1. 1.

    Gill ventilation (Vg), extraction of O2 from the ventilatory current andOg-uptake (Vg) were measured in three groups of undisturbed flounders naturally buried in sand. Two groups were acclimated to normoxic water(Pi, O2 120 mmHg). One was studied in normoxic water, the other during acute exposure to hypoxic water (Pi, O2 = 30 mmHg). A third group was acclimated to and studied in hypoxic water.

  2. 2.

    Gill ventilation was measured directly using an electro magnetic flow meter. The flowprobe, fitted to a plastic funnel, was placed over the fish's mouth without making physical contact with the fish. Exhaled water for calculation of O2-extraction was siphoned from another plastic funnel placed over the upper operculum of the flounder.

  3. 3.

    Acute hypoxia exposure of normoxic fish caused nearly a doubling inventilation volume. In flounders acclimated to chronic hypoxia and studiedin hypoxic water the ventilation volume reached a value approximately 3.5 times that of normoxic fish.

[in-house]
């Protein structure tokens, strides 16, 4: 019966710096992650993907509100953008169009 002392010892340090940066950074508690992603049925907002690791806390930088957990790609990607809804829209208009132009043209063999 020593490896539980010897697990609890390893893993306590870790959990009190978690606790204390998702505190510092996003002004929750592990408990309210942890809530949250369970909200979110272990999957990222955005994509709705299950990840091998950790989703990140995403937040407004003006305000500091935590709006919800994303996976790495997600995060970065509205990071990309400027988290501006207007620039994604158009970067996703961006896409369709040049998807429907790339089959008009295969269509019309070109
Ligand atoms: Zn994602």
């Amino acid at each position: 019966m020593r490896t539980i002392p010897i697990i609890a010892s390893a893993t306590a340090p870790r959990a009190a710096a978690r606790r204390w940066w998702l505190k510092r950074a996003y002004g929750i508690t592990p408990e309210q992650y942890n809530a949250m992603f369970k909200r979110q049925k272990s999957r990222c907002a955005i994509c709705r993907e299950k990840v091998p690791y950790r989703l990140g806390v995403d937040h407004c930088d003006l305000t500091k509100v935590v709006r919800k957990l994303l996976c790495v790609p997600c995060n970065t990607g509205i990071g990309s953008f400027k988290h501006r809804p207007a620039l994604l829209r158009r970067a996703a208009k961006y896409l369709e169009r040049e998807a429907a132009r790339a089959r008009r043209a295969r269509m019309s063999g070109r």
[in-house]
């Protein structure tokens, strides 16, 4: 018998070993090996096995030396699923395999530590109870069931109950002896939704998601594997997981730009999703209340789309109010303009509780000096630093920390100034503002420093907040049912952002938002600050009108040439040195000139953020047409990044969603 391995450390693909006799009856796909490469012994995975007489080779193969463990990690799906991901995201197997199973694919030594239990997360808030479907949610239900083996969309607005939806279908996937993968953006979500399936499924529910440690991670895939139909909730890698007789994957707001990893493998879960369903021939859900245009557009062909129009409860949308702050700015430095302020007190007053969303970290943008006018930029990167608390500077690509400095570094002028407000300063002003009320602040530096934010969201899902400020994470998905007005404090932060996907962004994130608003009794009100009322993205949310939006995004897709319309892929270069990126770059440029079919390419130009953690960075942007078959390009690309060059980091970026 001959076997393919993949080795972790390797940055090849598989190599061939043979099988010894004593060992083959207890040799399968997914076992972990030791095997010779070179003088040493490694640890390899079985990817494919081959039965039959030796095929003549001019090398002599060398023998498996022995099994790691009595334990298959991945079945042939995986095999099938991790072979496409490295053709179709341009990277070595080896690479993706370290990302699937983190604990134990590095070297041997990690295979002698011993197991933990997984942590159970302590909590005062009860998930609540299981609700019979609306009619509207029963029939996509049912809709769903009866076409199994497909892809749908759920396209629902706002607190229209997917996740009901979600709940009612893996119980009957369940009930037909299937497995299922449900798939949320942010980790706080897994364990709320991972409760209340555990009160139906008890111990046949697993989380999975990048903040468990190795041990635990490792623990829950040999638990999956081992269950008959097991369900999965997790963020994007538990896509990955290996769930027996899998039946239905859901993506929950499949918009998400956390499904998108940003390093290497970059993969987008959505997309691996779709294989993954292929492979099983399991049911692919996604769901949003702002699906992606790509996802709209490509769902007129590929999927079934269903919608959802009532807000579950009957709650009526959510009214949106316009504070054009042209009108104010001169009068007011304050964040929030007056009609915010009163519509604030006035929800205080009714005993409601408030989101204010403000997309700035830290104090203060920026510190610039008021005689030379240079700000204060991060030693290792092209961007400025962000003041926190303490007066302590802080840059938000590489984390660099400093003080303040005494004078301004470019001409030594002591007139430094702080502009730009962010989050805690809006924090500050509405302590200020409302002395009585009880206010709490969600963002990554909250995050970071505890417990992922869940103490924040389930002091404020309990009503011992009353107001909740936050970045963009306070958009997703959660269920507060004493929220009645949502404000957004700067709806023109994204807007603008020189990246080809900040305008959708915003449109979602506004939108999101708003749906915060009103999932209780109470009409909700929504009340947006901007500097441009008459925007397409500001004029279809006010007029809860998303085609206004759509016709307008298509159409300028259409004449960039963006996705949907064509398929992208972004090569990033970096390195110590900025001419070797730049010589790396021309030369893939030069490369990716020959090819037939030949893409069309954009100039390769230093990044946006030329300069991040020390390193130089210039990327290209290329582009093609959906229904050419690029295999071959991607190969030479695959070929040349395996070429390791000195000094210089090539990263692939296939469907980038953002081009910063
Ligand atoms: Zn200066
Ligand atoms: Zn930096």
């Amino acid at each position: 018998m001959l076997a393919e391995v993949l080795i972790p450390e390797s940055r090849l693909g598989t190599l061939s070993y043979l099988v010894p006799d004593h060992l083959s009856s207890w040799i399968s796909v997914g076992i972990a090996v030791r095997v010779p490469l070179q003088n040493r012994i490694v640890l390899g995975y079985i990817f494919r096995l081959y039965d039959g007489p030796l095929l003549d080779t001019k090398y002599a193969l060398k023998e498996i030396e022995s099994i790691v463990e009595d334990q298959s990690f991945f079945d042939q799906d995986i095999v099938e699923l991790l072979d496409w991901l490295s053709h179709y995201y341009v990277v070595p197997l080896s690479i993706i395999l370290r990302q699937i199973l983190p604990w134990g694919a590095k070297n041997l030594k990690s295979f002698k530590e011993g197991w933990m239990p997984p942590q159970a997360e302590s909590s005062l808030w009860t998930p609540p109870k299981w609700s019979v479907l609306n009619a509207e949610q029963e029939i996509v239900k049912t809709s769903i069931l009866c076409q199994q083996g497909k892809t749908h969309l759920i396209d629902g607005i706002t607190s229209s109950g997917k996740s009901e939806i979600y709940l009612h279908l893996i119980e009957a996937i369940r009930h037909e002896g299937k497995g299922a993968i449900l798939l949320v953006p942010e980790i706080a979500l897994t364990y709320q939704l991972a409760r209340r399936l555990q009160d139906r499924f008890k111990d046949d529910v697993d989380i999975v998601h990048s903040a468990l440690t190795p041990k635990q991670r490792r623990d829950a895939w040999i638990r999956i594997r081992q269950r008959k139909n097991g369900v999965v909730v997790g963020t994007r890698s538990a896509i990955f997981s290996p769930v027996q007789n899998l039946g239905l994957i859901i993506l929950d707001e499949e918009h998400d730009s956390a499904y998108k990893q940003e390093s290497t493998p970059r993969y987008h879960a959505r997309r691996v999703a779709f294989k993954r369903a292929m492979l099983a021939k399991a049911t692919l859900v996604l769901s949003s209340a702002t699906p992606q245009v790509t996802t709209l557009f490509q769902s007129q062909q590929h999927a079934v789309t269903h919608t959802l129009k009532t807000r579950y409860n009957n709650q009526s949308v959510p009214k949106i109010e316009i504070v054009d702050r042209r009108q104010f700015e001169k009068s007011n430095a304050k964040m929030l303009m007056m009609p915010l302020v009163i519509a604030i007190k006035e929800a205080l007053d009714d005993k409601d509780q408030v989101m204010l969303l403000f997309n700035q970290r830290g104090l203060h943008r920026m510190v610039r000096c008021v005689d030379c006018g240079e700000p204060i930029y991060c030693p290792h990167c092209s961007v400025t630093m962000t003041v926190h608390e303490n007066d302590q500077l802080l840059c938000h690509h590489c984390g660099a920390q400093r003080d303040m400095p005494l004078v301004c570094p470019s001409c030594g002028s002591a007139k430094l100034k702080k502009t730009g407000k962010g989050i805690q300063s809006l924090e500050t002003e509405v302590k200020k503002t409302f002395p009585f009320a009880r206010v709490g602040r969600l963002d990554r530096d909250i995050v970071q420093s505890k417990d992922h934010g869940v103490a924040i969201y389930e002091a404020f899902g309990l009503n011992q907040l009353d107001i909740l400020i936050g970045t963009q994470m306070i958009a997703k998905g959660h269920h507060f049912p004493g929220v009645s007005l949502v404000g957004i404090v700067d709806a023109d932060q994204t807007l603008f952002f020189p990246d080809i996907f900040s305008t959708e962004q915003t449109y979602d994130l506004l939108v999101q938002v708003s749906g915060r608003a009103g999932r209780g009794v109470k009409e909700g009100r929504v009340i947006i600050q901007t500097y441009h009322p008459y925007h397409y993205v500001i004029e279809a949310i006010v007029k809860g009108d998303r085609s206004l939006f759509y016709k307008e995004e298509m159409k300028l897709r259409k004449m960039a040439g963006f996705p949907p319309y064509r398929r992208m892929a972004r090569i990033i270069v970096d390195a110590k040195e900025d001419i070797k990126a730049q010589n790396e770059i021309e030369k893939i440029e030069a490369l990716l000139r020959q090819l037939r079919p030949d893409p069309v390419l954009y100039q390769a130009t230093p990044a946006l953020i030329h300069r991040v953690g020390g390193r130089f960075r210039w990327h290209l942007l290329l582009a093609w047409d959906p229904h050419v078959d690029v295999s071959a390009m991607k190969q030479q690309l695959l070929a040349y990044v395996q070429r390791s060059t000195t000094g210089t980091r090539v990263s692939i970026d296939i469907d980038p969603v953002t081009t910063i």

4. 4.

    O2-extraction averaged 76% in normoxic flounders. During acutehypoxia the value declined to 52%, the same O2-extraction was obtained in the chronically hypoxic fish.

  5. 5.

    VO2 for the normoxia acclimated fish in normoxic water was 0.45 ml O2.kg−1.min−1 declining to 0.12 ml O2.kg−1.min−1 during acute exposure to hypoxia. VO2 of hypoxia acclimated fish in hypoxic water was 0.24 ml O2.kg−1.min−1

  6. 6.

    When compared in hypoxic water, the hypoxia acclimated fish show anunchanged O2-extraction of 52% in spite of a nearly two-fold increase inventilation relative to that of the normoxia acclimated fish. Possible causes for this may be a left shift of the O2-Hb dissociation curves and an increasein the transfer factor for O2 over the gills in the hypoxia acclimated fish.

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